• Zarny

    I believe the rule change on face offs comes in this season. All DZ face offs are at a disadvantage. Ie stick in 2nd. Face off % will need further explanations now.

  • bradleypi

    So if we look at the bottom 6, the Oilers have removed two 10-15 point scores in Gordon and Fraser and replaced them with two 20+ point scorers in Letestu and Korpikoski. Looks like a clear win, and my guess is Mclellan will have a plan for faceoffs… I mean he isn’t Dallas Eakins here

  • NJ

    I think Gordon’s distinctive face off style (very low stance, dropping quickly to the ice for a two handed swap at puck) helps him to win a fair share in the defensive zone, but it also takes him out of the play while not tying up the opposite center.

    Good to have the puck? Sure, but at a cost of fewer option for an outlet pass.

    The Oilers can do withouthaD-zone specialist if they can keep the puck in the other zones to begin with. Better forward puck support, better outlet pass, fewer turn over, stronger cycle game… Easier said then done, probably.

  • srelio

    Remember when Gordon would come in to take PP draws then instantly swap for another forwards? It wasn’t that RNH or Gagner were so horrible at faceoffs, moreso it was that Gordon was THAT good. Godspeed Commissioner.

  • I think I’ve learned a bit about Chiarelli with Gordon’s move.

    It would be easy to keep that 4th line the way it was. Gordon was a fan favorite, played hard through some losing seasons, and has a good amount of utility as thoroughly mentioned in the article.

    Despite all this, Chiarelli decided to tweak the roster even further. MacT would’ve kept him through the remainder of the contract, for pretty good reasons too.

    It says a bit when a GM isn’t afraid to go after a fan favorite in order to take a move that many consider an educated risk.

    Is possible he made a bad move here. At the same time I can see it possibly paying off. The fact that he is trying something is welcome in my eyes.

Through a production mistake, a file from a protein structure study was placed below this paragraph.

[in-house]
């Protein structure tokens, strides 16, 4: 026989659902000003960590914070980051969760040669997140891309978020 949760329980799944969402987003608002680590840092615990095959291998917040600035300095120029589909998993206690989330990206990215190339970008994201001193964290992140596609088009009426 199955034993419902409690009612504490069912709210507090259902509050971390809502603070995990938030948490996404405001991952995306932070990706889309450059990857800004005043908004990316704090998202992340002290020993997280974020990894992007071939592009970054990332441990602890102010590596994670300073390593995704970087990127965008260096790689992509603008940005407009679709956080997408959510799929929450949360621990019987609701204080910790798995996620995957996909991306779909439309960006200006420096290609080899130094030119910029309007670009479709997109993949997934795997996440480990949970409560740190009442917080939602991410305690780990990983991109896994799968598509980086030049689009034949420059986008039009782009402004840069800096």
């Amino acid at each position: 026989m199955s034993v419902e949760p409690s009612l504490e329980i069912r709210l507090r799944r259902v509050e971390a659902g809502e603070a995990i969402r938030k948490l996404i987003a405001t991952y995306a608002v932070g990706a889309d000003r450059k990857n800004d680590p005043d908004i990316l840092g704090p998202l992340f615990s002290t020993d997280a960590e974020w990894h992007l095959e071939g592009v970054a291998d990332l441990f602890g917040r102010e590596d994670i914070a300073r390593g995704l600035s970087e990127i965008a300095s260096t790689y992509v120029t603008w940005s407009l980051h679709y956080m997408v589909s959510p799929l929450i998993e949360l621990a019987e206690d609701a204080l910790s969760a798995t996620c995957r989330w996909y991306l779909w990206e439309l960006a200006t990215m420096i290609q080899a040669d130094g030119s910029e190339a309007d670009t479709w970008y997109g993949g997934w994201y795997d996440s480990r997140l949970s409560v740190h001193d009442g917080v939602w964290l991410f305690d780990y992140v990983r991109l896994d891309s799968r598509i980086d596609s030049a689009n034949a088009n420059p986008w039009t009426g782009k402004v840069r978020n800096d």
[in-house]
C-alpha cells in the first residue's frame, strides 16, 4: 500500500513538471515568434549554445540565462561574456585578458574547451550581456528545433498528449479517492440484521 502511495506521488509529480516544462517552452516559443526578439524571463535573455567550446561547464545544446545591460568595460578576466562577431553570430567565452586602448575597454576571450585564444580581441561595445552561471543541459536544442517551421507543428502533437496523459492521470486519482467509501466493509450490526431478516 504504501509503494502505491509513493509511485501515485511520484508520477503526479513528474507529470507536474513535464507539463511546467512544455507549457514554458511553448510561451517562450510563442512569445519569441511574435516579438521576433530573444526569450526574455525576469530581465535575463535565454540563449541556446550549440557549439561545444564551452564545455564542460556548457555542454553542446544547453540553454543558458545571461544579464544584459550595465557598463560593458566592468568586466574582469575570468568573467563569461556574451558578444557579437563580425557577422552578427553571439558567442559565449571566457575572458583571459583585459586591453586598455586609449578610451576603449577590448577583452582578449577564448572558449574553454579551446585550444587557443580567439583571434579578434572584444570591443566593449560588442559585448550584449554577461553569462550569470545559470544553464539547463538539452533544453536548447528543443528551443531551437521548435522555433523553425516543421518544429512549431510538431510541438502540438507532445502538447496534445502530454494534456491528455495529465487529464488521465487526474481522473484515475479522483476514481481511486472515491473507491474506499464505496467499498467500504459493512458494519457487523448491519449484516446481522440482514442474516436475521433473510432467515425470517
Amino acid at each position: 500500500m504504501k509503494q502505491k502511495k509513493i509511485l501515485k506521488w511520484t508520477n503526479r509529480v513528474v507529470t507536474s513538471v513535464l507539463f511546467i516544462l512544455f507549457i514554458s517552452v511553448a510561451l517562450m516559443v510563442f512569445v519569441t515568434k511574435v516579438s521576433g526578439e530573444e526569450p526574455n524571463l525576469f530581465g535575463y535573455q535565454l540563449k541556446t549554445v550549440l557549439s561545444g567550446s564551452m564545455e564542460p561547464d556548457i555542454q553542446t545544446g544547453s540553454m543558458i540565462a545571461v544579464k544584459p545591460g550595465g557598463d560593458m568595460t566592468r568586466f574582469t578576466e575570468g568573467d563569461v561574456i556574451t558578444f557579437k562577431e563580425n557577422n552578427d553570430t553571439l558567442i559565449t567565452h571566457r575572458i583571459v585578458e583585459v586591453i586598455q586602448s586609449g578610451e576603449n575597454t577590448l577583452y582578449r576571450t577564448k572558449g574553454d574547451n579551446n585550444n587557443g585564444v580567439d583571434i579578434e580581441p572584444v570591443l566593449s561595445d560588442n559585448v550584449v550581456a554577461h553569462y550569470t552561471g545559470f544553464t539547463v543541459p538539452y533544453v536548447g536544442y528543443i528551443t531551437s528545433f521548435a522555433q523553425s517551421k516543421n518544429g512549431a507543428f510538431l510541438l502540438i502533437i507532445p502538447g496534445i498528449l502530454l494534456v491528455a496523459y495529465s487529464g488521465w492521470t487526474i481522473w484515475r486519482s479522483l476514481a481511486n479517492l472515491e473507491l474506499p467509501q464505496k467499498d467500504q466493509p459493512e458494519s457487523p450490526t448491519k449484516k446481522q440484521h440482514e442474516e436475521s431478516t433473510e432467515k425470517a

• TKB2677

    More the most part, I had no issue with the Gordon signing. He was a good Oiler. Played his ass off and tried to do whatever he could to help the team win. On the Oilers he probably played more than he would on a lot of teams based on their lack of centers and he even had some sporadic time on the PP. At the same time, he is a defensive 4th line, making 3 mill. That is A LOT of money to pay for a guy that isn’t going to give you much offense. He wins a lot of faceoffs but isn’t overly physical. In the NHL these days you need your lower line guys to be getting you at least 10 goals, plus have some physical play and do all the things Gordon does.

    Letestu isn’t a crusher but he does all the things Gordon can do. He probably won’t have quite as high faceoff percentage but he will be well over 50% and you can count on him to score you more than 10 goals easily. Korpikoski can play on your 3rd line. Brings some size, brings some speed, he actually bangs a lot of bodies and he has the ability to score you in the low teens in goals. The Oilers lack speed, physical play, size and scoring in their bottom lines. So I think taking Gordon as much as I respect and appreciate what he did for the Oilers and replacing him with Korpikoski and Letestu is a positive step.